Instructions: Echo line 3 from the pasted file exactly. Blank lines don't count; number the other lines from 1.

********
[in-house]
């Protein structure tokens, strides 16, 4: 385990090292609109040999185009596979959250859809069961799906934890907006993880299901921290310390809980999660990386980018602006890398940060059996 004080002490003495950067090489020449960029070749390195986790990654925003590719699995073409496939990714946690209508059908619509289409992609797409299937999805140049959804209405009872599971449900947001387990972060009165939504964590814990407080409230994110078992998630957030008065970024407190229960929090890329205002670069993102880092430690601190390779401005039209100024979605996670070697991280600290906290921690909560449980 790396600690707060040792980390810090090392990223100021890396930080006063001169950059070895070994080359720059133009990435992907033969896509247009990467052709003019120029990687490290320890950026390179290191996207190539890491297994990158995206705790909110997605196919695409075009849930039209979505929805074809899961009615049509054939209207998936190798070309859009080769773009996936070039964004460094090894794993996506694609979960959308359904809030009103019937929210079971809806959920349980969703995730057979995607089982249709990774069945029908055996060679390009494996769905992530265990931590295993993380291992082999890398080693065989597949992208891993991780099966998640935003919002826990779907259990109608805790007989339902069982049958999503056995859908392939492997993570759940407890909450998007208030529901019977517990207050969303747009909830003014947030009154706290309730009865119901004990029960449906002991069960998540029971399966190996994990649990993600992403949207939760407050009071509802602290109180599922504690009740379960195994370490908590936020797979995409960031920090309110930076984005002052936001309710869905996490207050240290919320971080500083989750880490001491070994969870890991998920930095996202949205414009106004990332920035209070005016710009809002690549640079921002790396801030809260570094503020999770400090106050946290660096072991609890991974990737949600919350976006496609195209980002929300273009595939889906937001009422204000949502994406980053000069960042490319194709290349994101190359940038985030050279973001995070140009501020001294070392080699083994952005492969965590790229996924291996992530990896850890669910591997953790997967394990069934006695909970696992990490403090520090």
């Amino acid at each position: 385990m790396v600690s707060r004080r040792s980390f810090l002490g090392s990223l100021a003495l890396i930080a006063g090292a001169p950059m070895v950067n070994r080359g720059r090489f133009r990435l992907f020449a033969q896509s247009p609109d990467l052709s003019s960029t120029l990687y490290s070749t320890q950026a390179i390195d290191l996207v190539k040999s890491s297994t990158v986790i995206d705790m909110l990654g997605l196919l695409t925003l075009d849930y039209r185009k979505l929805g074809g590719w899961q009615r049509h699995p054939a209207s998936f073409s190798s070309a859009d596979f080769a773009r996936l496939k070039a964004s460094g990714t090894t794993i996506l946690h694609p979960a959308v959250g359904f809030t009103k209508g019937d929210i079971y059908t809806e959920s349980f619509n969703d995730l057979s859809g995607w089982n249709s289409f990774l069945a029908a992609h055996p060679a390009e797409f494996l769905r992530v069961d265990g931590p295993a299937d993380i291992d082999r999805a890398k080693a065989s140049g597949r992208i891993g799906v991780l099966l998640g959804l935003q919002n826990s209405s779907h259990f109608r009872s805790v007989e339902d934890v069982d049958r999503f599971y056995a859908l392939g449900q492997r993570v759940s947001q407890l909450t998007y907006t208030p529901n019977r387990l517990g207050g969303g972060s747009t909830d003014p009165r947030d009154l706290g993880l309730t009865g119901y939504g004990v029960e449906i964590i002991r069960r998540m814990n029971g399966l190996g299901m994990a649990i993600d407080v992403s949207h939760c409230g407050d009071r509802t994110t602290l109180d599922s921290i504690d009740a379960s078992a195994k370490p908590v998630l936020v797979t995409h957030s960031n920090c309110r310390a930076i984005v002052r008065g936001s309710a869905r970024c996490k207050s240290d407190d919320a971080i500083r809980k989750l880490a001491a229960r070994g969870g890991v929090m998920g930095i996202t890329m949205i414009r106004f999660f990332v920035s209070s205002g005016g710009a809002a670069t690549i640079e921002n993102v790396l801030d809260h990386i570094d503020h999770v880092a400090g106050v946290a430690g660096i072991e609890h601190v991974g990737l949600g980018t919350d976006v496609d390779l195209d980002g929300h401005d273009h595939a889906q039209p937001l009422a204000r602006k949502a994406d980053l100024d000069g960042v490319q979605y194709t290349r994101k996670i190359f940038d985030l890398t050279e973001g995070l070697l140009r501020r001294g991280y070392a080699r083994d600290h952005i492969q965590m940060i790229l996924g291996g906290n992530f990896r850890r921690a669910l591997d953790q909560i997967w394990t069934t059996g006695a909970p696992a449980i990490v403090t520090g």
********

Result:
């Amino acid at each position: 385990m790396v600690s707060r004080r040792s980390f810090l002490g090392s990223l100021a003495l890396i930080a006063g090292a001169p950059m070895v950067n070994r080359g720059r090489f133009r990435l992907f020449a033969q896509s247009p609109d990467l052709s003019s960029t120029l990687y490290s070749t320890q950026a390179i390195d290191l996207v190539k040999s890491s297994t990158v986790i995206d705790m909110l990654g997605l196919l695409t925003l075009d849930y039209r185009k979505l929805g074809g590719w899961q009615r049509h699995p054939a209207s998936f073409s190798s070309a859009d596979f080769a773009r996936l496939k070039a964004s460094g990714t090894t794993i996506l946690h694609p979960a959308v959250g359904f809030t009103k209508g019937d929210i079971y059908t809806e959920s349980f619509n969703d995730l057979s859809g995607w089982n249709s289409f990774l069945a029908a992609h055996p060679a390009e797409f494996l769905r992530v069961d265990g931590p295993a299937d993380i291992d082999r999805a890398k080693a065989s140049g597949r992208i891993g799906v991780l099966l998640g959804l935003q919002n826990s209405s779907h259990f109608r009872s805790v007989e339902d934890v069982d049958r999503f599971y056995a859908l392939g449900q492997r993570v759940s947001q407890l909450t998007y907006t208030p529901n019977r387990l517990g207050g969303g972060s747009t909830d003014p009165r947030d009154l706290g993880l309730t009865g119901y939504g004990v029960e449906i964590i002991r069960r998540m814990n029971g399966l190996g299901m994990a649990i993600d407080v992403s949207h939760c409230g407050d009071r509802t994110t602290l109180d599922s921290i504690d009740a379960s078992a195994k370490p908590v998630l936020v797979t995409h957030s960031n920090c309110r310390a930076i984005v002052r008065g936001s309710a869905r970024c996490k207050s240290d407190d919320a971080i500083r809980k989750l880490a001491a229960r070994g969870g890991v929090m998920g930095i996202t890329m949205i414009r106004f999660f990332v920035s209070s205002g005016g710009a809002a670069t690549i640079e921002n993102v790396l801030d809260h990386i570094d503020h999770v880092a400090g106050v946290a430690g660096i072991e609890h601190v991974g990737l949600g980018t919350d976006v496609d390779l195209d980002g929300h401005d273009h595939a889906q039209p937001l009422a204000r602006k949502a994406d980053l100024d000069g960042v490319q979605y194709t290349r994101k996670i190359f940038d985030l890398t050279e973001g995070l070697l140009r501020r001294g991280y070392a080699r083994d600290h952005i492969q965590m940060i790229l996924g291996g906290n992530f990896r850890r921690a669910l591997d953790q909560i997967w394990t069934t059996g006695a909970p696992a449980i990490v403090t520090g």